Most dog owners will tell you that their pets are awesome, and if you ask them if they think their dog loves them, most of the time you’ll be met with a positive answer. But do dogs feel love or any kind positive emotion to similar to how a human does?
This is a question that has eluded scientists for a long time. It’s easy to put a dog’s tremendous enthusiasm whenever his owner comes home as just as a form of attachment, viewing his owner as a walking, breathing food dispenser and nothing more.
In a breakthrough research which might change the way people view dogs forever, neuroscientist Gregory Berns found “dogs are people, too.” He reached this conclusion after performing MRI scans on over a dozen dogs and found the same brain region responsible for positive emotions in humans is activated in dogs as well.
To infer animal sentience and other neurological traits, scientists rely on animal behaviorism. You can’t ask a dog how it feels, or what its thinking about.
As such, it’s been considered an extremely difficult area of research. By using brain scans, however, one can bypass having to directly ‘talk’ to an animal. Instead, you let the brain do all the talking.
Performing MRI on animals is extremely difficult. The machines are racketing, claustrophobic and generally unpleasant even for humans, and for them to work you have to stay completely still. You can imagine how difficult it is to get a hyper Labrador stay put while all kinds of machinery are diverting its attention.
Typically, veterinarians perform anesthesia on dogs whose brain scans they need to perform, but this renders any kind of emotion monitoring useless.
Dog emotions, not too different from ours
Berns tackled this issue by training dogs using painstaking reward exercises to stay still when inside the operating MRI, and in doing so he has performed the first wake dog MRIs. Inside the scanner, the dogs’ brain activity was measured for a two hand signal (which they learned to associate with food), as well as for scents of familiar and unfamiliar dogs and humans.
Both the human and dog brain are strikingly similar in function and structure in one key region: the caudate nucleus. Located between the brainstem and the cortex, this dopamine-rich caudate plays a key role in the anticipation of things we enjoy, like food, love and money. Positive emotions.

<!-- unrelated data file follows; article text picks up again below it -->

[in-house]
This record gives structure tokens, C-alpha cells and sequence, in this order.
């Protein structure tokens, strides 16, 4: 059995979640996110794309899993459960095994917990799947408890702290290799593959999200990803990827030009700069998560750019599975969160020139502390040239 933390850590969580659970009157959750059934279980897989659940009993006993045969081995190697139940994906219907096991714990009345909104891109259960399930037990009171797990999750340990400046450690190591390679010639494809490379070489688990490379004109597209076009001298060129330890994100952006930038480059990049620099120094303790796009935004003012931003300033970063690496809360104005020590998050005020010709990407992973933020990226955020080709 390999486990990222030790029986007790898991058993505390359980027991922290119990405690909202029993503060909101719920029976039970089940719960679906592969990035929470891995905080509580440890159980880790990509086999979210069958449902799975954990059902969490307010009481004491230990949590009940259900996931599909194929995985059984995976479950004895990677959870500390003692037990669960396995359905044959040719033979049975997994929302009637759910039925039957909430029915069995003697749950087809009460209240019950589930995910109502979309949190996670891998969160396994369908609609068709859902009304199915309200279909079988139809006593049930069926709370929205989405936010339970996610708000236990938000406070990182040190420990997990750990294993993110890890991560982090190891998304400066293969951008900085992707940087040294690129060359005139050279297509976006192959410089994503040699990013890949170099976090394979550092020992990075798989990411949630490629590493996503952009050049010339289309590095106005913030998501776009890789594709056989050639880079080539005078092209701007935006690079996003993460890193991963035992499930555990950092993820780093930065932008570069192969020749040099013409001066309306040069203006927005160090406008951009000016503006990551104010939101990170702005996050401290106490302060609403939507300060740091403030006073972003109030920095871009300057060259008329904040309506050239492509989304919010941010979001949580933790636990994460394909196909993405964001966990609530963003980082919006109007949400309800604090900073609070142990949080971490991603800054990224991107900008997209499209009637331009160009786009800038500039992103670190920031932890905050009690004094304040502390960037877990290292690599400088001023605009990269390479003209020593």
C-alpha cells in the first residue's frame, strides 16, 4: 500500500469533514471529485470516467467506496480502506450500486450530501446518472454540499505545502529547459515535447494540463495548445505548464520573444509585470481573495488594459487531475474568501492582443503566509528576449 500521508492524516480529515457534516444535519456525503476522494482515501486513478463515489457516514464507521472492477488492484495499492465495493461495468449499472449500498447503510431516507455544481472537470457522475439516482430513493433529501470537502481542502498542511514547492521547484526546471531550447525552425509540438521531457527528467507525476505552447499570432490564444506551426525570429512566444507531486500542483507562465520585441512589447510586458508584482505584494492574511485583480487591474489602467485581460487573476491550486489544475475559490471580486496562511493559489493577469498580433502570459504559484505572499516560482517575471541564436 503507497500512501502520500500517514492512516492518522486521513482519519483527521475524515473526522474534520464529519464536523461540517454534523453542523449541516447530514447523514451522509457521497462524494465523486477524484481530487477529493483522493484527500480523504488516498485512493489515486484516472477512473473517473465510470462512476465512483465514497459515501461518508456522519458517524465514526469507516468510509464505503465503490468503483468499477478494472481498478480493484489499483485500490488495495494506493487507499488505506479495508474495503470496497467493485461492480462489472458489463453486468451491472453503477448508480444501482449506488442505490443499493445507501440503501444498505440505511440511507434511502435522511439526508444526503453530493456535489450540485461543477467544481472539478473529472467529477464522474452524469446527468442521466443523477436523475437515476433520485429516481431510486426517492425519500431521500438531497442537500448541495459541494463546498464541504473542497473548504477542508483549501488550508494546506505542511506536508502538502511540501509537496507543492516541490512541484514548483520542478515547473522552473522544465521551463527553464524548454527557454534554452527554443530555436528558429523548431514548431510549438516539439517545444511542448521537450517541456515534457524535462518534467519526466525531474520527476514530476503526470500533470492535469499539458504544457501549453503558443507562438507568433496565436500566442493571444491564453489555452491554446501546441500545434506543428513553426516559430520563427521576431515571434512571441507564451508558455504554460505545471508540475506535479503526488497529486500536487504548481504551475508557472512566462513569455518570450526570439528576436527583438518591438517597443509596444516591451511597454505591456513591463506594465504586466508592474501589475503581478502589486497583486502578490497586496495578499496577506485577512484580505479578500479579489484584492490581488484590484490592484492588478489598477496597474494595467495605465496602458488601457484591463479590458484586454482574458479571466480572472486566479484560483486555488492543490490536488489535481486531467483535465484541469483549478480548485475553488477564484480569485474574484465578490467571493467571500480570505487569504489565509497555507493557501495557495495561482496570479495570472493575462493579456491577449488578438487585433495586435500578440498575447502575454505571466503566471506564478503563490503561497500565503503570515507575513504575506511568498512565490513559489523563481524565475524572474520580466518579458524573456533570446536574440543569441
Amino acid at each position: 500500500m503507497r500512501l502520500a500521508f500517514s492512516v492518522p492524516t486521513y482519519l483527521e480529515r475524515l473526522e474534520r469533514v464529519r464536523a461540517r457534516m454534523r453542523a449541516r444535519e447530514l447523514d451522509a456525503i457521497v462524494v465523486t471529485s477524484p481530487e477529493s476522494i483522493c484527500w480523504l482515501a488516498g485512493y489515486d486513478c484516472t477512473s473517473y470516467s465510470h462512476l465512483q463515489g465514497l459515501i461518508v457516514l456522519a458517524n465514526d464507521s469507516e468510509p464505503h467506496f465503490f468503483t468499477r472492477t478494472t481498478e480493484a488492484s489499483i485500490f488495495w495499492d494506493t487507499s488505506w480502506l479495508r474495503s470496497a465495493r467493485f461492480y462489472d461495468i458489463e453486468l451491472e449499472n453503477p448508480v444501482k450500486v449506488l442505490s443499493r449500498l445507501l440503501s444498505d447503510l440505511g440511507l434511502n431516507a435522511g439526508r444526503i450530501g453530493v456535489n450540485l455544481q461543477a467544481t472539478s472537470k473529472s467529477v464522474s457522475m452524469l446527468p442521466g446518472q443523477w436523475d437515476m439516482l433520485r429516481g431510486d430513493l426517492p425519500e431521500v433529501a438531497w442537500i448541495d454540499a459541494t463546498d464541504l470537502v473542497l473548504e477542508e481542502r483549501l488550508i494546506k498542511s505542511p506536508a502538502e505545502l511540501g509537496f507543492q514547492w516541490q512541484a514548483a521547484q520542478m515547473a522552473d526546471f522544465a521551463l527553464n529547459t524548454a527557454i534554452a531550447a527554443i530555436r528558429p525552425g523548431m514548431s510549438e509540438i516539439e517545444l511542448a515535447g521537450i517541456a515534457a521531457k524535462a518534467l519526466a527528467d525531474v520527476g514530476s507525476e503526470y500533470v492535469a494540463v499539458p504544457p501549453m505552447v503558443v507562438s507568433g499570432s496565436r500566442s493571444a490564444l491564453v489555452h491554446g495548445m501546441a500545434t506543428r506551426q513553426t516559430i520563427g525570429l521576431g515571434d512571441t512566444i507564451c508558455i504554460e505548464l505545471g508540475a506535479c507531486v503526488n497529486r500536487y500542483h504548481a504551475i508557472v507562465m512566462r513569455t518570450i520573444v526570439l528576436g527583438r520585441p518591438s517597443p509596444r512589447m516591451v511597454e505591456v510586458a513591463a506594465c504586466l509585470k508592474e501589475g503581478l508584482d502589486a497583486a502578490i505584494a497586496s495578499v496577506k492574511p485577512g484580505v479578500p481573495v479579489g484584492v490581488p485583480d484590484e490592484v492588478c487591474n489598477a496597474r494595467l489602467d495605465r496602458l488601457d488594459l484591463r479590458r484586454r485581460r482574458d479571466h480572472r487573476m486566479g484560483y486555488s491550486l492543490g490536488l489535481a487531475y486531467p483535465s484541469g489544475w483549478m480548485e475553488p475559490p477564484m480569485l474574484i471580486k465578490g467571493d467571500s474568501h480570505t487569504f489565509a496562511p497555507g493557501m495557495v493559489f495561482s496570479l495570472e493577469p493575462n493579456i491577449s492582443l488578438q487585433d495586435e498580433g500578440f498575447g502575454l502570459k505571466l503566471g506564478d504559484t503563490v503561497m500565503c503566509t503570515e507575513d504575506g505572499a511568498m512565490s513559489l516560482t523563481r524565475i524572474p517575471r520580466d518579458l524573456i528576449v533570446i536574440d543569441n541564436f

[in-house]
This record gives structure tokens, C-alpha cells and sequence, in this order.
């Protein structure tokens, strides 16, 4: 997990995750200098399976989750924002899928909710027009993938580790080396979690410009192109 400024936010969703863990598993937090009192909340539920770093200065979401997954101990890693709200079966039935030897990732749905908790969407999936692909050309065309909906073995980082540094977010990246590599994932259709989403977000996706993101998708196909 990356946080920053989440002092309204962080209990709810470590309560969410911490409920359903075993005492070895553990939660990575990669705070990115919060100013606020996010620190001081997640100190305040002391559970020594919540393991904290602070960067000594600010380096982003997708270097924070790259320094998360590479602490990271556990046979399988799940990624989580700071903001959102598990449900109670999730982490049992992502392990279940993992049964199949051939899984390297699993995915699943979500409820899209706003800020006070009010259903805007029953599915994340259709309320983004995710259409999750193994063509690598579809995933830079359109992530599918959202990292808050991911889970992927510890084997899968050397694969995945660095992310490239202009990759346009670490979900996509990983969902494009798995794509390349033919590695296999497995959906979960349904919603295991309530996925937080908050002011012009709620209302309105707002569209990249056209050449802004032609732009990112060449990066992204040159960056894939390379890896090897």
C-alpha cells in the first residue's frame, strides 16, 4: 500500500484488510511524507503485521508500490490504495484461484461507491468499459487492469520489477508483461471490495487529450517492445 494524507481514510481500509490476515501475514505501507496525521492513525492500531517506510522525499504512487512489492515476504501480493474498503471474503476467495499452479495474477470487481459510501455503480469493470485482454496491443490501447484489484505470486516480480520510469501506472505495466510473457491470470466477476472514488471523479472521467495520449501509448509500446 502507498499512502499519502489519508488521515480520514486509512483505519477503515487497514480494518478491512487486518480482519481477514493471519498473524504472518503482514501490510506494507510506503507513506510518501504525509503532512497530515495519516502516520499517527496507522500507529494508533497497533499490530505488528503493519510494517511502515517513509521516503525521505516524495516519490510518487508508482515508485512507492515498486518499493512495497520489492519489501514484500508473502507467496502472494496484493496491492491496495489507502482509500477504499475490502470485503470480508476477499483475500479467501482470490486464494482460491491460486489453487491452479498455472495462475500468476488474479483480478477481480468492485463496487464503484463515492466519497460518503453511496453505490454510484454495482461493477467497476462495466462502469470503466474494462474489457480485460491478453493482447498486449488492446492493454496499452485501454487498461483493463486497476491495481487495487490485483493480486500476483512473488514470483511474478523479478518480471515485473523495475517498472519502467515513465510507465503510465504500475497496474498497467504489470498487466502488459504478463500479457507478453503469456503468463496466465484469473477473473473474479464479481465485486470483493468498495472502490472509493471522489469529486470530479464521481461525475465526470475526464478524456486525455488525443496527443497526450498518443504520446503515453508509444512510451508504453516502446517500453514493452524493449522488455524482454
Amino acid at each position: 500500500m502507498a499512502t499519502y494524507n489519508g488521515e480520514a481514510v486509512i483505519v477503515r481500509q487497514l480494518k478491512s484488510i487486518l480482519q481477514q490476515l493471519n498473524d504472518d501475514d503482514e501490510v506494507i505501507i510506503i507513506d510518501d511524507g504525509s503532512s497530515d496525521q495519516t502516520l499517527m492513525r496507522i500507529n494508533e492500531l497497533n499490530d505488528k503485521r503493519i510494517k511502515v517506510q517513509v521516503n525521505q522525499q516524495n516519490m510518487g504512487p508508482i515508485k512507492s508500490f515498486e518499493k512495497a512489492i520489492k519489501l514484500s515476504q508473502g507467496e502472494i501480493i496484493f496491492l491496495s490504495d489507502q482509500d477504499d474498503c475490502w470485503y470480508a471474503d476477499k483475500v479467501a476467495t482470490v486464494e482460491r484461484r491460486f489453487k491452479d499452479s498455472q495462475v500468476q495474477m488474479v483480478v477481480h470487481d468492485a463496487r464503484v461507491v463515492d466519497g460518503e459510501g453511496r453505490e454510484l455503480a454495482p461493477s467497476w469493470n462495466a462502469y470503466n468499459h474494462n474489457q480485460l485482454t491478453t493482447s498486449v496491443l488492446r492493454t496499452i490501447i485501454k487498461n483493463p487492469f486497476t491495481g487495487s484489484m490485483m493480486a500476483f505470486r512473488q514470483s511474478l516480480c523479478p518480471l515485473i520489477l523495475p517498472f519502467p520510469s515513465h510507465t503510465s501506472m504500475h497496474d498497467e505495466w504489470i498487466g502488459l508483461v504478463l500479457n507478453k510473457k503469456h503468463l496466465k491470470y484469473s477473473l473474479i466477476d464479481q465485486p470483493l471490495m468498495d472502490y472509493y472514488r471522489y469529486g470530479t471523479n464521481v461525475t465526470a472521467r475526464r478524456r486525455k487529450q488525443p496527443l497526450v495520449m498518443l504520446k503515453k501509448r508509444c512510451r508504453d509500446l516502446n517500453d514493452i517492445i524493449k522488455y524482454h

“Many of the same things that activate the human caudate [part of the brain], which are associated with positive emotions, also activate the dog caudate. Neuroscientists call this a functional homology, and it may be an indication of canine emotions,” Berns wrote in an article for the NY Times.
In response to hand signals indicating food, as well smells of familiar humans, the canine caudate activity increased. And in preliminary tests, it activated to the return of an owner who had momentarily stepped out of view. Neuroscientists call this a functional homology, and it may be an indication of canine emotions.
“The ability to experience positive emotions, like love and attachment, would mean that dogs have a level of sentience comparable to that of a human child. And this ability suggests a rethinking of how we treat dogs.
Dogs have long been considered property. Though the Animal Welfare Act of 1966 and state laws raised the bar for the treatment of animals, they solidified the view that animals are things — objects that can be disposed of as long as reasonable care is taken to minimize their suffering.
But now, by using the M.R.I. to push away the limitations of behaviorism, we can no longer hide from the evidence. Dogs, and probably many other animals (especially our closest primate relatives), seem to have emotions just like us. And this means we must reconsider their treatment as property.”
So, do dogs truly loves us? We can’t be sure, but next time you see your dog wag his tail you can be sure he’s happy, scientific proof included.
Gregory Berns is a professor of neuroeconomics at Emory University and the author of “How Dogs Love Us: A Neuroscientist and His Adopted Dog Decode the Canine Brain.”
By Tibi Puiu, ZME Science;